Last updated on February 4th, 2024 at 10:11 pm
Diabetes—a disease that everybody’s heard about, but so few people understand. For Canadians living with type 2 diabetes, heart disease is the number one cause of death, with 50% of deaths due to some form of cardiovascular disease. Type 2 diabetes can reduce life expectancy by as much as fifteen years. You can help better manage combat diabetes through diet and exercise, sure, but if you have type 2 diabetes and a family history of heart disease, healthy lifestyle habits might not be enough to protect your heart. Through this post, I want to educate you all about diabetes (all opinions based on personal experience), and if you have type 2 diabetes, to inspire you to take an active role in protecting your heart.
Let me tell you some more!
What is diabetes?
Diabetes mellitus—or diabetes for short—is a metabolic disease that causes high blood sugar in your system. Normally, insulin moves sugar from your blood into your other cells to be stored for energy or used right away, but with diabetes, your body either doesn’t make enough insulin or can’t effectively use the insulin it has.
Diabetes commonly comes in two types: type 1 diabetes and type 2 diabetes.
- Type 1 diabetes is an autoimmune disease where the body’s immune system attacks and destroys cells in the pancreas, the organ where insulin is made. About 10% of people with diabetes suffer from this type.
- Type 2 diabetes, on the other hand, happens when your body becomes resistant to insulin, which lets sugar build up in your blood.
The reason why I need to be aware of diabetes is that I have a family history of type 2 diabetes, with both my grandmothers currently suffering from it, and Black people are one of the ethnic groups who are at a higher risk of developing it. So I need to be careful that I live my life in a way to prevent type 2 diabetes from being isn’t part of my future health.
What causes diabetes?
Though no one’s sure what causes type 1 diabetes, you’re more likely to develop type 2 diabetes if you’re overweight, not physically active, or and are part of a higher risk ethnic group. Many people mistakenly believe that diabetes is directly linked to the amount of sugar you consume, but it’s only because sweetened food and drink have more calories and thus can contribute to weight gain if not consumed in moderation. So, it’s important to both keep active and to have a balanced diet to prevent developing type 2 diabetes in later years.
Now, that’s all good to know but what do you do if you are already diagnosed with prediabetes?
How can I tell if I have type 2 diabetes? What are the symptoms?
Diabetes symptoms are caused by rising blood sugar levels. The three most frequent symptoms of diabetes are called the three Ps of diabetes, and they often occur together.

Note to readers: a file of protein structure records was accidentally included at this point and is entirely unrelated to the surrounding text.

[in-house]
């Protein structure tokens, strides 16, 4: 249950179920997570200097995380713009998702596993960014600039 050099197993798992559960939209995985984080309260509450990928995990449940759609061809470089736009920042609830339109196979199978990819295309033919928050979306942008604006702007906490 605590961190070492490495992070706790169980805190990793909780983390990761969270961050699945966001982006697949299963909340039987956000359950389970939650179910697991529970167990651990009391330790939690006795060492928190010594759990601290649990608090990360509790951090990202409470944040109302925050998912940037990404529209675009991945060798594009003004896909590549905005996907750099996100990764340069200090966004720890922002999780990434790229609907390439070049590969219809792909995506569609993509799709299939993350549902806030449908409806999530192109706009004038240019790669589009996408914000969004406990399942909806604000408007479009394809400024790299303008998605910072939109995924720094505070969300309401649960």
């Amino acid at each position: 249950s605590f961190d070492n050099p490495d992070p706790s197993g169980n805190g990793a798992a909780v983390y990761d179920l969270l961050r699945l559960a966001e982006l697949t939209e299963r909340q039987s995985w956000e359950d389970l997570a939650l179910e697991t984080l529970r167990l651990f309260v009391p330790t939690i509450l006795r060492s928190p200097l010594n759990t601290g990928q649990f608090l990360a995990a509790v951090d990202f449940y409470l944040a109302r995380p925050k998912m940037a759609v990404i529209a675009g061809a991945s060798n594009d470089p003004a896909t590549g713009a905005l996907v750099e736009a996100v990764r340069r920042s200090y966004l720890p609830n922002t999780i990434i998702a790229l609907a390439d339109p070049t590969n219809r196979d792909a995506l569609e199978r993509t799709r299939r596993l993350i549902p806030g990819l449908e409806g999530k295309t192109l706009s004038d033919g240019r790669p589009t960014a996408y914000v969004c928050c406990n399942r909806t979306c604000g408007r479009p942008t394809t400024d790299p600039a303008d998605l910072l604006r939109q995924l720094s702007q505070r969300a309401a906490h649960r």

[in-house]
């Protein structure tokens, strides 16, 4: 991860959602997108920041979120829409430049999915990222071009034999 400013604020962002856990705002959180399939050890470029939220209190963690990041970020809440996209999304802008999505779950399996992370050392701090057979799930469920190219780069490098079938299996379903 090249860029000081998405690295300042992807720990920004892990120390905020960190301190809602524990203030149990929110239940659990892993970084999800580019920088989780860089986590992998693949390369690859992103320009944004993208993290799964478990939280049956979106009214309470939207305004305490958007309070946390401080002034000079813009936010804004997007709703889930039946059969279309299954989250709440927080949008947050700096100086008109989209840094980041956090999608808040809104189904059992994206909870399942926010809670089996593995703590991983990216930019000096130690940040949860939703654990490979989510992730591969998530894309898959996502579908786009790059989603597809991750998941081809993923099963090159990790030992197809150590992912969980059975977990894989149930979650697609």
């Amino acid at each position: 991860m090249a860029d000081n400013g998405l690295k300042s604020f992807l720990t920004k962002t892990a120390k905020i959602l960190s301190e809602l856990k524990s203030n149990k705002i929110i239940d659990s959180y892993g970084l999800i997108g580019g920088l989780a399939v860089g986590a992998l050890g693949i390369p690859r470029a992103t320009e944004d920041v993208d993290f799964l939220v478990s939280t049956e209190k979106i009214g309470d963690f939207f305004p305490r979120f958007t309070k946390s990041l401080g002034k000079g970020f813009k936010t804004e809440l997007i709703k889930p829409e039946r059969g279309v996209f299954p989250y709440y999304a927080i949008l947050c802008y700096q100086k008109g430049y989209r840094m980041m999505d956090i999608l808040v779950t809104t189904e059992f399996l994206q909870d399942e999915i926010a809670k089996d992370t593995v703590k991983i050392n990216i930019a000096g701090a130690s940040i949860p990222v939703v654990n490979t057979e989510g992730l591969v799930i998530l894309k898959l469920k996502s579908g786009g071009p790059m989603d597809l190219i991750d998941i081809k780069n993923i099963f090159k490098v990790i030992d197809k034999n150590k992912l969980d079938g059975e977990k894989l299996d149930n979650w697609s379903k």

The three P’s of diabetes:
- Polydipsia, or an increase in thirst
- Polyuria, or an increase in urination, and
- Polyphagia, or an increase in appetite.
These three are indicators of higher than normal blood sugar levels and should be addressed by a health care practitioner if you are exhibiting these symptoms. And there are other symptoms that can arise, including:
- Sudden, unexpected weight loss
- Blurry vision
- Extreme tiredness, and
- Sores that fail to heal.
If you’re a woman, possible additional diabetes symptoms could include:
- Urinary tract infections,
- Yeast infections, and
- Dry, itchy skin.
And if you’re a man, possible additional diabetes symptoms could include:
- A decreased sex drive,
- Erectile dysfunction, and
- Poor muscle strength.
How can we manage type 2 diabetes? My Heart Matters can show you the way!
Now—I know I’ve been all doom and gloom about type 2 diabetes, but if you have it, there’s still plenty you can do! In fact, research shows that along with a proper diet and exercise, there are medications that may reduce the threat of early death due to heart disease! If you look at many of the treatments, we’re already familiar with for type 2 diabetes, they focus on reducing conventional cardiovascular risk factors, like blood pressure and cholesterol, but they still leave those with type 2 diabetes at risk of death from heart disease. If you’re Canadian and you have type 2 diabetes, it may just be time to talk to your healthcare provider about treatments that can prevent early death due to cardiovascular disease. You can visit My Heart Matters to learn more!
Living with Type 2 Diabetes Doesn’t Have to be Impossible. Visit My Heart Matters Today!
While we’ve yet to find a cure for type 2 diabetes, the medical community is getting better at finding ways to manage it.
You can visit My Heart Matters to learn more about type 2 diabetes, heart health and more—living with diabetes doesn’t have to be impossible. Get yourself on the right path today!
All opinions expressed above are my own and from personal experience and research. This blog post was sponsored by two leading research-based pharmaceutical companies and My Heart Matters.